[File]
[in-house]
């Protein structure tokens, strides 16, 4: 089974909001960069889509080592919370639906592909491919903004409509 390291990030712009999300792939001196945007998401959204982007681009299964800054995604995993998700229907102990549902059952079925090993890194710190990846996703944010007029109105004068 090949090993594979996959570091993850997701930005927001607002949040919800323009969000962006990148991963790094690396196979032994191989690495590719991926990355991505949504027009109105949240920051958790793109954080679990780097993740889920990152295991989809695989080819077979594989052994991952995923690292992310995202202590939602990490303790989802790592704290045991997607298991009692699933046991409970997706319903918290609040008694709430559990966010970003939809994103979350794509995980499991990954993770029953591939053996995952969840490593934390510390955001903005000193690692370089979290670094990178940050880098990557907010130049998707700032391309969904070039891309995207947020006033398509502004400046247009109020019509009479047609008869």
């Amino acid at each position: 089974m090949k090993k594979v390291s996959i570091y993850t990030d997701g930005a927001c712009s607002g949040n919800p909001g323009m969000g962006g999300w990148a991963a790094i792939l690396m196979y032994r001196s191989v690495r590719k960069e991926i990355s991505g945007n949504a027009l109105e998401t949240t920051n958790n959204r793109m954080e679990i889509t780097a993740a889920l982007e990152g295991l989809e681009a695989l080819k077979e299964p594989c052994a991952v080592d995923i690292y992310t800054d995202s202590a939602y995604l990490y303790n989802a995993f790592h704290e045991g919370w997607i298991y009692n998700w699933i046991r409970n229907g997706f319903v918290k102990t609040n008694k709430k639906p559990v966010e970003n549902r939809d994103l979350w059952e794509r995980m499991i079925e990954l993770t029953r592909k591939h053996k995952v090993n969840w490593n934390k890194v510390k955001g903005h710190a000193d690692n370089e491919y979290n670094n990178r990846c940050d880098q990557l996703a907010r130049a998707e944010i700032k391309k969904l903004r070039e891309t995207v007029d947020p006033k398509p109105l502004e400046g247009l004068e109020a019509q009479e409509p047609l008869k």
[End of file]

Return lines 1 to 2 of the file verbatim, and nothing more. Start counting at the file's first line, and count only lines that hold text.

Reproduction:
[in-house]
């Protein structure tokens, strides 16, 4: 089974909001960069889509080592919370639906592909491919903004409509 390291990030712009999300792939001196945007998401959204982007681009299964800054995604995993998700229907102990549902059952079925090993890194710190990846996703944010007029109105004068 090949090993594979996959570091993850997701930005927001607002949040919800323009969000962006990148991963790094690396196979032994191989690495590719991926990355991505949504027009109105949240920051958790793109954080679990780097993740889920990152295991989809695989080819077979594989052994991952995923690292992310995202202590939602990490303790989802790592704290045991997607298991009692699933046991409970997706319903918290609040008694709430559990966010970003939809994103979350794509995980499991990954993770029953591939053996995952969840490593934390510390955001903005000193690692370089979290670094990178940050880098990557907010130049998707700032391309969904070039891309995207947020006033398509502004400046247009109020019509009479047609008869």